Dirty Three – She Has No Strings Apollo

Dirty Three
She Has No Strings Apollo

As inspirational and as inventive as Australia’s Dirty Three have been over the last 10 years, if truth to be told, the trio’s actual recorded output has become increasingly less indispensable. Since the double-whammy of the band’s classic self-titled second album and its sublime sequel Horse Stories (from 1995 and 1996, respectively) the band’s material has been steadily decelerating in terms of both pace and passion.
On the more recent Ocean Songs (1998) and Whatever You Love, You Are (2000), Warren Ellis (violin/piano), Mick Turner (guitar), and Jim White (drums/percussion) seemed to have been locked into a formulaic loop – repetitiously stretching elongated and melodically-thin instrumentals almost beyond the reach of a persistently patient fanbase. The stagnation has been exacerbated by the ubiquity of the Dirty Three’s distinct sound, with almost every other post-rock/post-folk or Godspeed spin-off outfit undermining the band’s once unique status through flattering imitation. This means that the Dirty Three’s first album-length release in three years comes with weary questions attached – do they still matter, and do they still need to keep releasing records? Thankfully, it’s a reassuring ‘yes’ on both counts. Whilst She Has No Strings Apollo may carry over the watery imagery infused into the last two Dirty Three albums (and indeed from Mick Turner’s recent solo album Moth), the trio also revisit the stormier skies that made them feel so vital and vivacious in the first place.
The opening “Alice Wading” is a well-sequenced quiet/loud starter, with Warren’s mellow violin-plucking melding nicely into Mick’s tremulous guitar shimmers, before the twosome lurch violently into a mantra-like maelstrom. “She Has No Strings” floats through a short lull between blustering tides before conceding to the cacophony of churning violin-screeching and doom-laden guitar clanging. So far, so good. But nothing quite compares to the divine post-thunder tranquillity of “Long Way to Go with No Punch,” in which Warren brings his impossibly pretty piano playing to the foreground, leaving overdubbed violin, guitars, cymbals, and congas to add texture to the background. Just by breaking up the rigidity of their self-imposed violin-drums-guitar triangle, the Dirty Three show that their inspirational ideas can just be a few finger motions away.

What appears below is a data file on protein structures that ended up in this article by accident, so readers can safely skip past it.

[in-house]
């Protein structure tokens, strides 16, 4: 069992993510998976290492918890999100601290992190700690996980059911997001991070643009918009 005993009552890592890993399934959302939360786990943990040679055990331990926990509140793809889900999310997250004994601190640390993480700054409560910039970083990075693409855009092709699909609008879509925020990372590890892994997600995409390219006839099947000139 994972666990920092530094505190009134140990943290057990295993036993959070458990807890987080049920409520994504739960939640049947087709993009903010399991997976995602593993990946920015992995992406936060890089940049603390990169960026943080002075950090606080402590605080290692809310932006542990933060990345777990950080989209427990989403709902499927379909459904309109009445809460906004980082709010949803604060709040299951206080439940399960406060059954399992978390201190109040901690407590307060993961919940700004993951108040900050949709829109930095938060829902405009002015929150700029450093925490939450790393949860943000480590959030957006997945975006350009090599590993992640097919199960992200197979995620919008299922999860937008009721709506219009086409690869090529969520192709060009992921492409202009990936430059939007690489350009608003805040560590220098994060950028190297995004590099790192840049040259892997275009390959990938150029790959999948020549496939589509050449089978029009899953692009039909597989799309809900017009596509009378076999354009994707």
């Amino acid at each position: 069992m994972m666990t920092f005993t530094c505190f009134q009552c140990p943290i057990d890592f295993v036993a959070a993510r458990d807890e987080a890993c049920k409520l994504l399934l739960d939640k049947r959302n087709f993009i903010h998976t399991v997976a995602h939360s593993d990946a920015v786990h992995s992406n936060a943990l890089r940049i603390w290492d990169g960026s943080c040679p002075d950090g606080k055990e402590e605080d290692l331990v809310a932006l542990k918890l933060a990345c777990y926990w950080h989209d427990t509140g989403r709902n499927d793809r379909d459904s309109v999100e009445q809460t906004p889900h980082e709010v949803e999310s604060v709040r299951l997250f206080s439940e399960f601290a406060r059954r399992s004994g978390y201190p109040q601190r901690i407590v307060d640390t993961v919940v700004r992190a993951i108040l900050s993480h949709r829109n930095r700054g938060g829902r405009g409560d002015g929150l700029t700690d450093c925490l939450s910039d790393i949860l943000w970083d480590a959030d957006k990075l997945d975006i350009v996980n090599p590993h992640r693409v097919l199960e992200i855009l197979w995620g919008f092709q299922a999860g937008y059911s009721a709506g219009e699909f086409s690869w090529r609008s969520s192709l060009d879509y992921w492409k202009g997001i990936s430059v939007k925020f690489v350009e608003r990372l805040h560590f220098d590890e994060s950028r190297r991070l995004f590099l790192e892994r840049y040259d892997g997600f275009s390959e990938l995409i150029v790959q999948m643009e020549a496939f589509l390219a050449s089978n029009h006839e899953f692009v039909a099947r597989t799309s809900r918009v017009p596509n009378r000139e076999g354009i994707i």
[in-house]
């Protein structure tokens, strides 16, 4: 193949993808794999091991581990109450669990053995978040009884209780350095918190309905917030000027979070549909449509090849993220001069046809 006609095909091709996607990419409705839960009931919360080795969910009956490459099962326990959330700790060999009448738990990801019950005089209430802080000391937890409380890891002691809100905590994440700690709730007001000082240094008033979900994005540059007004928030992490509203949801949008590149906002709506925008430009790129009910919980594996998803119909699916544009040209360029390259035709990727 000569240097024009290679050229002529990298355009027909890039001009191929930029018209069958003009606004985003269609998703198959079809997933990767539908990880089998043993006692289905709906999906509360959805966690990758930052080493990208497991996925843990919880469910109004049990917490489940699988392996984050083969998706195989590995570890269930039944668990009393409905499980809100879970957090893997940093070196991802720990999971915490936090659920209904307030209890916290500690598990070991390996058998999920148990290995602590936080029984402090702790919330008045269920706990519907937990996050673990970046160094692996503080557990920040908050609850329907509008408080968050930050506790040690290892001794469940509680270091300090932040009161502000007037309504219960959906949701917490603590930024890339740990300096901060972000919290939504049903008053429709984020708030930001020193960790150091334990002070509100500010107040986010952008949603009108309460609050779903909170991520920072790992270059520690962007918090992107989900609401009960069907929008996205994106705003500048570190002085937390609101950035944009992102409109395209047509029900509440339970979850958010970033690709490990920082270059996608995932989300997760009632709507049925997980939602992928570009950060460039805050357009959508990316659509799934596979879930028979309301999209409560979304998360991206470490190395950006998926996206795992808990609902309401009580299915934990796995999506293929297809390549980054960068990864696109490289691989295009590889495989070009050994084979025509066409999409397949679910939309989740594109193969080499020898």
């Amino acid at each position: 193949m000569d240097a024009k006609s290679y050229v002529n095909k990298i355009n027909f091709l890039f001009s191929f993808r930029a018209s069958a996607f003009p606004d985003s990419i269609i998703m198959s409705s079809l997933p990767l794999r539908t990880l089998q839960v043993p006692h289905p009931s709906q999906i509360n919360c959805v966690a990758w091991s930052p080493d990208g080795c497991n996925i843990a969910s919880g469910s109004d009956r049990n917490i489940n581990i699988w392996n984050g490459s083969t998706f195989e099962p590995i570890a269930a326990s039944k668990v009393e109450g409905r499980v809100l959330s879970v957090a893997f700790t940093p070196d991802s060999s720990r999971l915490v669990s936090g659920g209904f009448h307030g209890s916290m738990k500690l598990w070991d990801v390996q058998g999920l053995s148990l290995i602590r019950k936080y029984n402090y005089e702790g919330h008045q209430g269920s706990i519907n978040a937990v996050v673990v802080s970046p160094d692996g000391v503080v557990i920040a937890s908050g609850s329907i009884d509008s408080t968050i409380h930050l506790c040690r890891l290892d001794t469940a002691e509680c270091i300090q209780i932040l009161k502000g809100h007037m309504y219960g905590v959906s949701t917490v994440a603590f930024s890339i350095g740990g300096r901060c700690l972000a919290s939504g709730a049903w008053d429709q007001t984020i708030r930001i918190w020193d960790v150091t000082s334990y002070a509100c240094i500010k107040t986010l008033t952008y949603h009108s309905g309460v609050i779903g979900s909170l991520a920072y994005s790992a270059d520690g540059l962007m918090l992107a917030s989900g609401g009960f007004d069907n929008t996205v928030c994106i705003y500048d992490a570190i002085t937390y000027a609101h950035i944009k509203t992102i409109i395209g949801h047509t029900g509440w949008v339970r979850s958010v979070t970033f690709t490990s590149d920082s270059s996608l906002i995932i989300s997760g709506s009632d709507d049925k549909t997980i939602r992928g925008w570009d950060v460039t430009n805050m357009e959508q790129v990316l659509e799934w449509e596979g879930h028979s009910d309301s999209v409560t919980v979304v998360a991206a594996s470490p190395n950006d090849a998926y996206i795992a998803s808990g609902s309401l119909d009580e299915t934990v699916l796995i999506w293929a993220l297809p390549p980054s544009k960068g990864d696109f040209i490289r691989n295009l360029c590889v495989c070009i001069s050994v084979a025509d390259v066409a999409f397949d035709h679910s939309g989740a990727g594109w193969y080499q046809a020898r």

“No Stranger Than That” follows, taking two violin lines from sad and sore-eyed melancholy to tumultuous tempo-lurching aggression. In its wake, “Sister Let Them Try and Follow” flails around with less focus, as wild violin arpeggios and stuttering military drums crash into a crumpled discordant dead-end. Momentum is only truly lost however, on the fumbled “She Lifted the Net,” when Warren’s wispy violin is washed out by Jim, as he slaps the skins like a toddler with a toy-drum kit. All is saved, though, as unpredictable waves hit the closing “Rude (and Them Some Slight Return),” wherein Mick perforates an otherwise placid violin/drum piece with feedback-sodden soloing. It’s behaviour wholly out of character for this strictly rhythm ‘n’ strum guitar-man, but it’s a wholly welcome and appropriate way to end the most eclectic and endearing Dirty Three album in quite some time.
Still loveable and still needed, the Australian godfathers of instrumental mayhem and melancholy are back on top. Let’s hope they can stay up there, strings or no strings attached.